Weeks before the film’s release, The Journal-Constitution published an article headlined “The Ballad of Kathy Scruggs.” It described a “hard-charging” police reporter who used “salty language,” wore “short skirts” and did not leave crime scenes “until her notebook was full.” The article also said the film version of Ms. Scruggs “veers from reality, according to people who knew and worked with her, in suggesting she landed scoops by offering to sleep with sources.”
The film’s bar scene has turned a cinematic examination of privacy, due process and the excesses of the news media into a target for critics who have called it the latest example of Hollywood’s sexist take on women in journalism. The trope of female reporters sleeping with sources or story subjects has appeared in the HBO limited series “Sharp Objects,” the Netflix show “House of Cards” and the movie “Thank You for Smoking,” among other productions.
Kelly McBride, a onetime police reporter who is the senior vice president of the Poynter Institute, a nonprofit organization that supports journalism, said the portrayal of Ms. Scruggs did not reflect reality.
“It is so exceedingly rare,” she said. “And yet this male-dominated world of Hollywood needs to cast female reporters as subject to the whims of nature.”
“I think Clint Eastwood is showing his age, frankly,” she added of the 89-year-old director.
Critics have noted that a film focused on a low point for law enforcement and the press was directed by a prominent conservative at a time when President Trump has vilified the F.B.I. as an arm of the so-called deep state and has repeatedly called the news media “the enemy of the people.”
In the Vanity Fair article, Ms. Brenner wrote that an unnamed staff member at The Journal-Constitution referred to Ms. Scruggs as a “police groupie.” But the article did not report that she had used sex to learn that Mr. Jewell was a suspect or had a sexual relationship with any F.B.I. agent on the case.
Ms. Scruggs shared a byline for the July 1996 article naming Mr. Jewell as a suspect with Ron Martz. In an interview, Mr. Martz, who spent 26 years at the paper before leaving in 2007, said that he had not been contacted by anybody working on the film and that its portrayal of his colleague was false.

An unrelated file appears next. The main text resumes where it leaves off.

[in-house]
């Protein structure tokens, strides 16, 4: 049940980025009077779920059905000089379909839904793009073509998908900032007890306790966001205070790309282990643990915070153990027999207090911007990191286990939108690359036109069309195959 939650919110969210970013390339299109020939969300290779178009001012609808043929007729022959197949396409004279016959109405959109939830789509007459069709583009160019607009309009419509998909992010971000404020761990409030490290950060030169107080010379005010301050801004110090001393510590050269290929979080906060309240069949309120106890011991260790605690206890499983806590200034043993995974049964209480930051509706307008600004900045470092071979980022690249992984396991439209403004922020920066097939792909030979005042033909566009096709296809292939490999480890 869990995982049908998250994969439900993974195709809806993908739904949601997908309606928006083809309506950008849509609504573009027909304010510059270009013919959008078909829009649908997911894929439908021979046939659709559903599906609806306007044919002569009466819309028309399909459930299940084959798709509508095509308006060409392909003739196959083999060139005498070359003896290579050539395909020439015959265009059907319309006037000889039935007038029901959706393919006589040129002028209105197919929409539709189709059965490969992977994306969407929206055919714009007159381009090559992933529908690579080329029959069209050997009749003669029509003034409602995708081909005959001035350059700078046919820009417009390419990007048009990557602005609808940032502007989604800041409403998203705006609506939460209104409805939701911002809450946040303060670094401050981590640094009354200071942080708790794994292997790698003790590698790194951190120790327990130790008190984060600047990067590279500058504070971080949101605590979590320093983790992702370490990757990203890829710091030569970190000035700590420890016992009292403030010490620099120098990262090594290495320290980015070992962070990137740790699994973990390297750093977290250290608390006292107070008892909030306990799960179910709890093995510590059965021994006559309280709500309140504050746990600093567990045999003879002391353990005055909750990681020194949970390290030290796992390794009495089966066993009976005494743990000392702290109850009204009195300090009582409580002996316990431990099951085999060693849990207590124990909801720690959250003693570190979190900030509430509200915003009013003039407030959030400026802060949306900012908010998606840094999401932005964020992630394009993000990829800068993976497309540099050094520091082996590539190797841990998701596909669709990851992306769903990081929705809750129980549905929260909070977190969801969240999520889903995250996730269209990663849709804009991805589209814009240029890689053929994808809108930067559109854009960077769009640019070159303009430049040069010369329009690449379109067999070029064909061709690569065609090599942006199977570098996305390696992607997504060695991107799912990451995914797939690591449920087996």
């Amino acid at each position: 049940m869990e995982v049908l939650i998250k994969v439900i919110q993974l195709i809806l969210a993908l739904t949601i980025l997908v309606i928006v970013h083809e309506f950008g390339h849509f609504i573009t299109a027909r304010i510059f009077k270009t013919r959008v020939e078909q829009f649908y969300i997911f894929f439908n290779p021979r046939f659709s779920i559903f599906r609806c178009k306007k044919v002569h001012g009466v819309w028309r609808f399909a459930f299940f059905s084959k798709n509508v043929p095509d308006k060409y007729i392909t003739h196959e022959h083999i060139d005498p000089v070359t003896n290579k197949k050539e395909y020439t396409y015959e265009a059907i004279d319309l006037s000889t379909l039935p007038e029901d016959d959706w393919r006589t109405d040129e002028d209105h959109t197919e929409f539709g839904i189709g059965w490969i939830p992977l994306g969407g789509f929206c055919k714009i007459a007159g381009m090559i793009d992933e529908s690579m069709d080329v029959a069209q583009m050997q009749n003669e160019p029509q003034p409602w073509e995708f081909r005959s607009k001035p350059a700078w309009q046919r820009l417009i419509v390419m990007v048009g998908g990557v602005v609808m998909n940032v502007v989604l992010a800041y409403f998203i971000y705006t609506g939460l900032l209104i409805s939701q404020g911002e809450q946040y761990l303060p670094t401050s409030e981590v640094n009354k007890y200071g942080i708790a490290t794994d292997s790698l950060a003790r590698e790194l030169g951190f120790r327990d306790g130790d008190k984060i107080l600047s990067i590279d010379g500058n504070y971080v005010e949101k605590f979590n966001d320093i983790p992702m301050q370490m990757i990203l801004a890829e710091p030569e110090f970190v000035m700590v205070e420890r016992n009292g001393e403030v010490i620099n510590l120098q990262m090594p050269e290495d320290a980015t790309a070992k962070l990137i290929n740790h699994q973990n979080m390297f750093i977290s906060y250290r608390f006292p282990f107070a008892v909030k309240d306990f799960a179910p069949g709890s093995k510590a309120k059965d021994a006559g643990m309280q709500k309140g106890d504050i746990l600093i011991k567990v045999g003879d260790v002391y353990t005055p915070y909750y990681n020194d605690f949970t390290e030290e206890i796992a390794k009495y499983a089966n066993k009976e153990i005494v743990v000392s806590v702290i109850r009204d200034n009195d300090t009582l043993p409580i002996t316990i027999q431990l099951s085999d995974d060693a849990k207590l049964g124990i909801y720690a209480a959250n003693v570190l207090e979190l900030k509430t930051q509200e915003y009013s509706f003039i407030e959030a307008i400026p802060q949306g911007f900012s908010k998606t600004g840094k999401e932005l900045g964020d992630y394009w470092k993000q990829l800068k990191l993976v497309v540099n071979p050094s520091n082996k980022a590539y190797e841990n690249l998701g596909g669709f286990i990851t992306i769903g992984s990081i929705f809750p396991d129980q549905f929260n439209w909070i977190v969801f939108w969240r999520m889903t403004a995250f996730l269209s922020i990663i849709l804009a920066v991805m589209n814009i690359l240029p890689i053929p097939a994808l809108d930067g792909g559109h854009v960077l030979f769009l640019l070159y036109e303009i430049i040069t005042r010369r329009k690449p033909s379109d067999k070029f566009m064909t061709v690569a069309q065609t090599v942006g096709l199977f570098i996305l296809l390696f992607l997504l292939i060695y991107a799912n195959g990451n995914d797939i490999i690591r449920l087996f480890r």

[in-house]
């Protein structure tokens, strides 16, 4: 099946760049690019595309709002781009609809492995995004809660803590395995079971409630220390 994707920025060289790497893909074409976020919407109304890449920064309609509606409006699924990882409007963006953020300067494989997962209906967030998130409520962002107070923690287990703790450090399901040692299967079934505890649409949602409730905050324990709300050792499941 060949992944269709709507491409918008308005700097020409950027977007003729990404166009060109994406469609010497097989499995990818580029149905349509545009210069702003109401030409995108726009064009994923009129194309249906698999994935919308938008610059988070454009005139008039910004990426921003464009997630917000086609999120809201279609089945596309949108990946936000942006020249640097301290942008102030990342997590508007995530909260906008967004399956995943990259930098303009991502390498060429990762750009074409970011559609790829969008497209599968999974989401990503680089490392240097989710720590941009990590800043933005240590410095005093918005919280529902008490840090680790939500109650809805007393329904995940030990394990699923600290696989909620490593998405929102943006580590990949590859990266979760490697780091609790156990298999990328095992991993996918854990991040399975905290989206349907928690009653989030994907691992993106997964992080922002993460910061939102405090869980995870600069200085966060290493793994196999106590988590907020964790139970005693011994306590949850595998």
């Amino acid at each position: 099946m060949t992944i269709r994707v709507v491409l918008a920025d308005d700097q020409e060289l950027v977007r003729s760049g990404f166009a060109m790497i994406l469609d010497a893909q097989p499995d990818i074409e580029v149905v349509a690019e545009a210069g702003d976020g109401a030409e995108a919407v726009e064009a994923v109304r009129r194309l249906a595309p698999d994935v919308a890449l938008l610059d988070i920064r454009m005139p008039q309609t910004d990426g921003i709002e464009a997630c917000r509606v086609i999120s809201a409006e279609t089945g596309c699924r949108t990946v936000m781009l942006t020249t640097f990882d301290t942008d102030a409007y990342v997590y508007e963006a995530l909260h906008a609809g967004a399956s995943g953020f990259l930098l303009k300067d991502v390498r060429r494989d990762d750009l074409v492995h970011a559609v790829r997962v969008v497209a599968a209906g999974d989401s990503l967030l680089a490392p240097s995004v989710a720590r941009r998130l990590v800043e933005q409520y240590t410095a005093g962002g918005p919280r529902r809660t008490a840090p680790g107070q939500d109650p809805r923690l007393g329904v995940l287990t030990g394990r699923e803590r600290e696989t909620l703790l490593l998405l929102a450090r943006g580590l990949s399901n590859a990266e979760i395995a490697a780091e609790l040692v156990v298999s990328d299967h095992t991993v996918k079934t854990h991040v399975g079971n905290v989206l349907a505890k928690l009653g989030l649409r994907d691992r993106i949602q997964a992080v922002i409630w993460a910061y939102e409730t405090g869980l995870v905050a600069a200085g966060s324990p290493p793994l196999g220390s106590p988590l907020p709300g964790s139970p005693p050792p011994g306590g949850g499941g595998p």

“She could be flirtatious, but she wouldn’t have done that sort of thing, because she was very conscious of her role as a reporter and she wanted to be known as a top-notch reporter,” he said.
He added, “That sort of portrayal of her, it’s an insult not only to her, but to just about any other woman who’s been a reporter.”
At an awards-campaign talk in Los Angeles last month, the film’s screenwriter, Mr. Ray, said he had spoken with people involved in the case. “I will stand behind every word of the script,” he added.
Ms. Wilde defended the role in a thread she posted on Twitter on Thursday in which she expressed support for journalists and said that, in her understanding of the role, Ms. Scruggs and the F.B.I. agent “were in a pre-existing romantic relationship, not a transactional exchange of sex for information.” While the movie shows the pair having an earlier acquaintance, there is no indication that their relationship was romantic.
Mr. Alexander and Mr. Salwen, the authors of the book that served as source material, met with Mr. Eastwood over the summer.
“We realized we had the same motivation,” Mr. Salwen said. “This is the story of a man who should have a statue for the lives he saved, but, instead, this unsung hero is misunderstood.”
The book refers to Ms. Scruggs’s “reputation” for sleeping with sources but reports that she got the tip about Mr. Jewell from someone in the Atlanta police department before having it confirmed by the F.B.I. agent. In a statement, the authors said: “We have been asked repeatedly whether we found evidence that Scruggs traded sex for the story. We did not.” They declined to discuss their input on the bar scene.
After the screening held for Journal-Constitution staff members on Wednesday, Ken Foskett, an investigations editor at the paper, interrogated the authors of “The Suspect” in a question-and-answer session. The film is fair in its treatment of Mr. Jewell, Mr. Foskett said, but not Ms. Scruggs.
“Why are the liberties taken with her?” he asked. “That’s my question. And why is that defensible?”
“I will leave that to Warner Bros.,” Mr. Salwen said.
The discussion also went into the question of whether the newspaper had been right, in the weeks after the bombing, to report that Mr. Jewell was the leading suspect and to describe him as someone who “fits the profile of the lone bomber.” (A libel lawsuit filed against the newspaper was dismissed in 2007.)
“I think it’s worth addressing the broader criticism, regardless of what the movie got right or wrong,” Meris Lutz, a reporter at the paper, said. Of the bar scene, she added: “It felt so unnecessary. If they had cut that, I don’t think it would have affected the movie at all.”
Brooks Barnes contributed reporting from Los Angeles.